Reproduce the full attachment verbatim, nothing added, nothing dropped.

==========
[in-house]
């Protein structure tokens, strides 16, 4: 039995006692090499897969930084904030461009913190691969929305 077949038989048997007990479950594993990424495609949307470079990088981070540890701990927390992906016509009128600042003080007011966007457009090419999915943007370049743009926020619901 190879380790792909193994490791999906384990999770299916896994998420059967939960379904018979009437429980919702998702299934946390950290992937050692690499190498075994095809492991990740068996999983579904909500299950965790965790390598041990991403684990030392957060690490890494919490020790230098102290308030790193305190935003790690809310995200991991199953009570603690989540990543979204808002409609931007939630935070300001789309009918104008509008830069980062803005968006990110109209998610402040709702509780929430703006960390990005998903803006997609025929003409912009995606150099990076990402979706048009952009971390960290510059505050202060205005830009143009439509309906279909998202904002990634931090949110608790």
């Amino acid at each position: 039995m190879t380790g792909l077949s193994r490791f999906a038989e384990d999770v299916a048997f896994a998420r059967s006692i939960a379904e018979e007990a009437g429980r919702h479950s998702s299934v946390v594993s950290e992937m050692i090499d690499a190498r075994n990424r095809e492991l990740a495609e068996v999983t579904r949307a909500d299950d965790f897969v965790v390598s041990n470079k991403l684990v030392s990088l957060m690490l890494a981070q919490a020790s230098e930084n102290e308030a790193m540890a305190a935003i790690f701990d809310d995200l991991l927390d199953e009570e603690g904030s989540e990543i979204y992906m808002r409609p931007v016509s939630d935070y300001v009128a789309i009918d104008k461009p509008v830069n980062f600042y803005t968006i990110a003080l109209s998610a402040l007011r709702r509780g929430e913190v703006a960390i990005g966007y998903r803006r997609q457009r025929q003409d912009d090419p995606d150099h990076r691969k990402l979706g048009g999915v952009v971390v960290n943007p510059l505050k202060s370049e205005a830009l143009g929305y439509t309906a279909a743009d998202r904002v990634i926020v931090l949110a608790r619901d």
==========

[in-house]
């Protein structure tokens, strides 16, 4: 039995006692090499897969930084904030461009913190691969929305 077949038989048997007990479950594993990424495609949307470079990088981070540890701990927390992906016509009128600042003080007011966007457009090419999915943007370049743009926020619901 190879380790792909193994490791999906384990999770299916896994998420059967939960379904018979009437429980919702998702299934946390950290992937050692690499190498075994095809492991990740068996999983579904909500299950965790965790390598041990991403684990030392957060690490890494919490020790230098102290308030790193305190935003790690809310995200991991199953009570603690989540990543979204808002409609931007939630935070300001789309009918104008509008830069980062803005968006990110109209998610402040709702509780929430703006960390990005998903803006997609025929003409912009995606150099990076990402979706048009952009971390960290510059505050202060205005830009143009439509309906279909998202904002990634931090949110608790």
């Amino acid at each position: 039995m190879t380790g792909l077949s193994r490791f999906a038989e384990d999770v299916a048997f896994a998420r059967s006692i939960a379904e018979e007990a009437g429980r919702h479950s998702s299934v946390v594993s950290e992937m050692i090499d690499a190498r075994n990424r095809e492991l990740a495609e068996v999983t579904r949307a909500d299950d965790f897969v965790v390598s041990n470079k991403l684990v030392s990088l957060m690490l890494a981070q919490a020790s230098e930084n102290e308030a790193m540890a305190a935003i790690f701990d809310d995200l991991l927390d199953e009570e603690g904030s989540e990543i979204y992906m808002r409609p931007v016509s939630d935070y300001v009128a789309i009918d104008k461009p509008v830069n980062f600042y803005t968006i990110a003080l109209s998610a402040l007011r709702r509780g929430e913190v703006a960390i990005g966007y998903r803006r997609q457009r025929q003409d912009d090419p995606d150099h990076r691969k990402l979706g048009g999915v952009v971390v960290n943007p510059l505050k202060s370049e205005a830009l143009g929305y439509t309906a279909a743009d998202r904002v990634i926020v931090l949110a608790r619901d």